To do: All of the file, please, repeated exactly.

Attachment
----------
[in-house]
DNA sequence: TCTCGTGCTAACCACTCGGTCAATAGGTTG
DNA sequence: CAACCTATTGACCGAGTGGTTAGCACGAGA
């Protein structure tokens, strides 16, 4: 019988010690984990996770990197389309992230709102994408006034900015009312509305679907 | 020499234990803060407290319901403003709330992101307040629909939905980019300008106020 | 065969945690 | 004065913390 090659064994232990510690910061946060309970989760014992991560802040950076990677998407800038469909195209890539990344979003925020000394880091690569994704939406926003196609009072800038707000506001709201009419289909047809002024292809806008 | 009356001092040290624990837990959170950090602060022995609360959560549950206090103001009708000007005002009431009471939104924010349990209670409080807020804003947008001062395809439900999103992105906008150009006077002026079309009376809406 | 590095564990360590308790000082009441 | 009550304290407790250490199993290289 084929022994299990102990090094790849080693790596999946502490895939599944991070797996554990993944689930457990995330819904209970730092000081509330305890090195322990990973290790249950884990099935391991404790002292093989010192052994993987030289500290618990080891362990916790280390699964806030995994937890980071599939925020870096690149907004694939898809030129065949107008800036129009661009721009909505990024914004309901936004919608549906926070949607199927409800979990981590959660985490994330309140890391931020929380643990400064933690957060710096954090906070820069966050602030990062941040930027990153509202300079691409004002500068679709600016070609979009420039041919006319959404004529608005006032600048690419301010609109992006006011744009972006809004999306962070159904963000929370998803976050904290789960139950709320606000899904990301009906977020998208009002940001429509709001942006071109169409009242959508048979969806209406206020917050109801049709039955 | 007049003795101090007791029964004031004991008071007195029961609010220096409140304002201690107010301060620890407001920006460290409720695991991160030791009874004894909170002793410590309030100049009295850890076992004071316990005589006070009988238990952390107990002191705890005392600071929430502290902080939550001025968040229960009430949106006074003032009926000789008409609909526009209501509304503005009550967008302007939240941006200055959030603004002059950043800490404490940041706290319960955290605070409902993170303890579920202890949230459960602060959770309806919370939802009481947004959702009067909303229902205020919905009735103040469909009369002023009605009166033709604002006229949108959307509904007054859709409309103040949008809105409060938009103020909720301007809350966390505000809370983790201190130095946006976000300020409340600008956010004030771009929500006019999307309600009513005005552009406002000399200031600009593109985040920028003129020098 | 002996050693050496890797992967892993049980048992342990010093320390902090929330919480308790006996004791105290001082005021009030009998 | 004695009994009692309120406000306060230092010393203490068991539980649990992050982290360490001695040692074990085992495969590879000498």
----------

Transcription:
[in-house]
DNA sequence: TCTCGTGCTAACCACTCGGTCAATAGGTTG
DNA sequence: CAACCTATTGACCGAGTGGTTAGCACGAGA
């Protein structure tokens, strides 16, 4: 019988010690984990996770990197389309992230709102994408006034900015009312509305679907 | 020499234990803060407290319901403003709330992101307040629909939905980019300008106020 | 065969945690 | 004065913390 090659064994232990510690910061946060309970989760014992991560802040950076990677998407800038469909195209890539990344979003925020000394880091690569994704939406926003196609009072800038707000506001709201009419289909047809002024292809806008 | 009356001092040290624990837990959170950090602060022995609360959560549950206090103001009708000007005002009431009471939104924010349990209670409080807020804003947008001062395809439900999103992105906008150009006077002026079309009376809406 | 590095564990360590308790000082009441 | 009550304290407790250490199993290289 084929022994299990102990090094790849080693790596999946502490895939599944991070797996554990993944689930457990995330819904209970730092000081509330305890090195322990990973290790249950884990099935391991404790002292093989010192052994993987030289500290618990080891362990916790280390699964806030995994937890980071599939925020870096690149907004694939898809030129065949107008800036129009661009721009909505990024914004309901936004919608549906926070949607199927409800979990981590959660985490994330309140890391931020929380643990400064933690957060710096954090906070820069966050602030990062941040930027990153509202300079691409004002500068679709600016070609979009420039041919006319959404004529608005006032600048690419301010609109992006006011744009972006809004999306962070159904963000929370998803976050904290789960139950709320606000899904990301009906977020998208009002940001429509709001942006071109169409009242959508048979969806209406206020917050109801049709039955 | 007049003795101090007791029964004031004991008071007195029961609010220096409140304002201690107010301060620890407001920006460290409720695991991160030791009874004894909170002793410590309030100049009295850890076992004071316990005589006070009988238990952390107990002191705890005392600071929430502290902080939550001025968040229960009430949106006074003032009926000789008409609909526009209501509304503005009550967008302007939240941006200055959030603004002059950043800490404490940041706290319960955290605070409902993170303890579920202890949230459960602060959770309806919370939802009481947004959702009067909303229902205020919905009735103040469909009369002023009605009166033709604002006229949108959307509904007054859709409309103040949008809105409060938009103020909720301007809350966390505000809370983790201190130095946006976000300020409340600008956010004030771009929500006019999307309600009513005005552009406002000399200031600009593109985040920028003129020098 | 002996050693050496890797992967892993049980048992342990010093320390902090929330919480308790006996004791105290001082005021009030009998 | 004695009994009692309120406000306060230092010393203490068991539980649990992050982290360490001695040692074990085992495969590879000498």